In English property law there are two main estates in land, Leasehold and Freehold. Many people are confused as to the distinction between the two and worry that if they are buying a Leasehold property that their rights are somehow less than that if they were buying a Freehold property.
When you buy a Freehold you purchase that property outright, in other words nobody except yourself has any rights to occupy or make use of that land. That property is yours forever, well, until your death at least when it will pass to whomever will inherit your estate.
With Leasehold property you are buying the land/property for a period of time, now that may be a very long period of time, up to 999 years for example. Again you would own the property for as long as you wanted and could pass it on to whomever you wanted through your will. At the end of the 999 years you or your heirs would have exhausted your ownership and would pass the property back to the Landlord.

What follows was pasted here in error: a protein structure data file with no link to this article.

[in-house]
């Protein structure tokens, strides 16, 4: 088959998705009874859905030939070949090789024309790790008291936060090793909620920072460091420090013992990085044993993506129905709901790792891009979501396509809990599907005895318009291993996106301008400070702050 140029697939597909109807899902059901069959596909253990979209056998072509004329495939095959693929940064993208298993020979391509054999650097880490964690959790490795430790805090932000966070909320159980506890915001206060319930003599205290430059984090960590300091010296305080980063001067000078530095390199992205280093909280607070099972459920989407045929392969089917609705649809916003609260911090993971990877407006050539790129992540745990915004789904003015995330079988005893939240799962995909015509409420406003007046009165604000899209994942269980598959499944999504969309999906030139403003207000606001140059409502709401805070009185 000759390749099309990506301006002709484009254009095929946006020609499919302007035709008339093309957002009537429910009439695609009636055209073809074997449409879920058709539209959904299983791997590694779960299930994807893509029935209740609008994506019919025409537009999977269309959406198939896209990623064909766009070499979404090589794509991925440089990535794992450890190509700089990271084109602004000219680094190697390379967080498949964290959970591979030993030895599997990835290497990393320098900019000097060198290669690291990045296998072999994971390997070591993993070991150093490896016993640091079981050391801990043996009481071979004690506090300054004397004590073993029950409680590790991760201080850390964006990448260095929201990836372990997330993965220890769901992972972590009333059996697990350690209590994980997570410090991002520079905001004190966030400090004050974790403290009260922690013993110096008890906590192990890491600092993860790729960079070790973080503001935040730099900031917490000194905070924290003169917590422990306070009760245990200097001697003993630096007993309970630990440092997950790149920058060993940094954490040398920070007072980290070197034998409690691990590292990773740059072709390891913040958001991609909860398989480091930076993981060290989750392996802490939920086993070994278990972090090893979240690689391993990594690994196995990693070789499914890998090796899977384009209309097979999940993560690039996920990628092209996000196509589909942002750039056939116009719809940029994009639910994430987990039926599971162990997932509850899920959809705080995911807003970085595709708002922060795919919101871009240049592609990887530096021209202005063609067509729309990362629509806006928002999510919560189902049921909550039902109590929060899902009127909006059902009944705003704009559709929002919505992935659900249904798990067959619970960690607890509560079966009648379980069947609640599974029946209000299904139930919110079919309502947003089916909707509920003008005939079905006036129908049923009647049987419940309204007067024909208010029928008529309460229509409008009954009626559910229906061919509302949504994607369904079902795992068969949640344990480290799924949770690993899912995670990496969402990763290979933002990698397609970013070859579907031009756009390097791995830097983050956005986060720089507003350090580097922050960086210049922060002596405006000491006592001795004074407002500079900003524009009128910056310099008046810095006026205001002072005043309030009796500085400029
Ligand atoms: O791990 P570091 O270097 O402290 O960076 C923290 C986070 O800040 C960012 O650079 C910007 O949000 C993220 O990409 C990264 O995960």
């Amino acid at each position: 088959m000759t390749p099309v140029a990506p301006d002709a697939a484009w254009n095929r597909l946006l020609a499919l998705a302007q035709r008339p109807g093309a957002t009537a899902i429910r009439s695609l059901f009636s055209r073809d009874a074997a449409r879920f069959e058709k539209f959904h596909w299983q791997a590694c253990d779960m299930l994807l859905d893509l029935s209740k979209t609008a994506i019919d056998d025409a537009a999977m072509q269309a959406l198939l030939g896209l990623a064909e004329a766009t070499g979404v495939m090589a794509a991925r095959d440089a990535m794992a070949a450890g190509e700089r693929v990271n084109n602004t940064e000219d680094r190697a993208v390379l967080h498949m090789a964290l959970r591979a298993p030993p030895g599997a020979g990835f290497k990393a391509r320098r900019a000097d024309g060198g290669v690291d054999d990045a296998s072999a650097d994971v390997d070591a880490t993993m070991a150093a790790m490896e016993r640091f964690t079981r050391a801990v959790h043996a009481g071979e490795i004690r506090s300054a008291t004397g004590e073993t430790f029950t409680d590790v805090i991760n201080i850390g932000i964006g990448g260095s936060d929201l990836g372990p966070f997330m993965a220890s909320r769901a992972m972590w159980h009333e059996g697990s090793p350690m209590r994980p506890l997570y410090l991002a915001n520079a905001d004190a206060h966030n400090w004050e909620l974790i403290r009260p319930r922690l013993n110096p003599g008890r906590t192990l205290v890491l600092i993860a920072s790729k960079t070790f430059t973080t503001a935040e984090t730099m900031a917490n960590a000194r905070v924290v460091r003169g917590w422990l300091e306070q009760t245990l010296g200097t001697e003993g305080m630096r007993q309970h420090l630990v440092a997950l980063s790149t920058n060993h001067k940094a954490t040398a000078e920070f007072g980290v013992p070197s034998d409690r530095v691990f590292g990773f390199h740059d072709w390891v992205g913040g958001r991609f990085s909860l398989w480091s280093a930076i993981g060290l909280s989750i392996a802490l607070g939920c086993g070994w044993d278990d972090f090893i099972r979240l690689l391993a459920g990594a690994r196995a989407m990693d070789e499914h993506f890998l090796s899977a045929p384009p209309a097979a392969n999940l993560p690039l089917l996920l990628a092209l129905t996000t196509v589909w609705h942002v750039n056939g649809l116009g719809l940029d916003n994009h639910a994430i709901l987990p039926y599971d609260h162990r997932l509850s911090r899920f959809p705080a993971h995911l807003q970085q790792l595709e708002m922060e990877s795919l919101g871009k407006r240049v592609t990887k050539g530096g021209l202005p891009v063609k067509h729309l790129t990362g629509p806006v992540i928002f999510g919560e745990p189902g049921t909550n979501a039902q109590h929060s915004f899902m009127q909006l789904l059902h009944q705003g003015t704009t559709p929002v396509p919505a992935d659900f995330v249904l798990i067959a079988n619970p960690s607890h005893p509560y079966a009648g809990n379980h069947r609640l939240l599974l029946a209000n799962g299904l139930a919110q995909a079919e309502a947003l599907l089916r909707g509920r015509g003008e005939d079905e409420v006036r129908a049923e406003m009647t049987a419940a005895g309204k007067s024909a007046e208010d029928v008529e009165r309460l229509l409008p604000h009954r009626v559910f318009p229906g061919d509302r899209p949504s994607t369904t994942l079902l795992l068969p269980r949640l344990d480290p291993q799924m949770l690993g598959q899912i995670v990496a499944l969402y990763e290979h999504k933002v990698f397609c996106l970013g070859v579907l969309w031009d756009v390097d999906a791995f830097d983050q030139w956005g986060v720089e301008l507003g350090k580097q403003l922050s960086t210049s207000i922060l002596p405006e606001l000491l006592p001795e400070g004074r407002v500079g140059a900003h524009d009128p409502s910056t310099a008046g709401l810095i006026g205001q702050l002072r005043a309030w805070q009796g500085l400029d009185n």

Your rights in the property for that period of time are broadly the same as that if you purchased a Freehold. The only caveat to this is that the lease may impose a greater number of restrictive covenants on you than you would find on a freehold property. These would be imposed to make sure that if buying say in a block of flats that you don’t do anything which would annoy your neighbours or affect the common areas of the block.
For more information on buying property then please contact our experienced property team on 0116 2665394.
Rebecca Gunn specialises in Employment law, Commercial Property & Residential Property and is a solicitor in our Leicester office.
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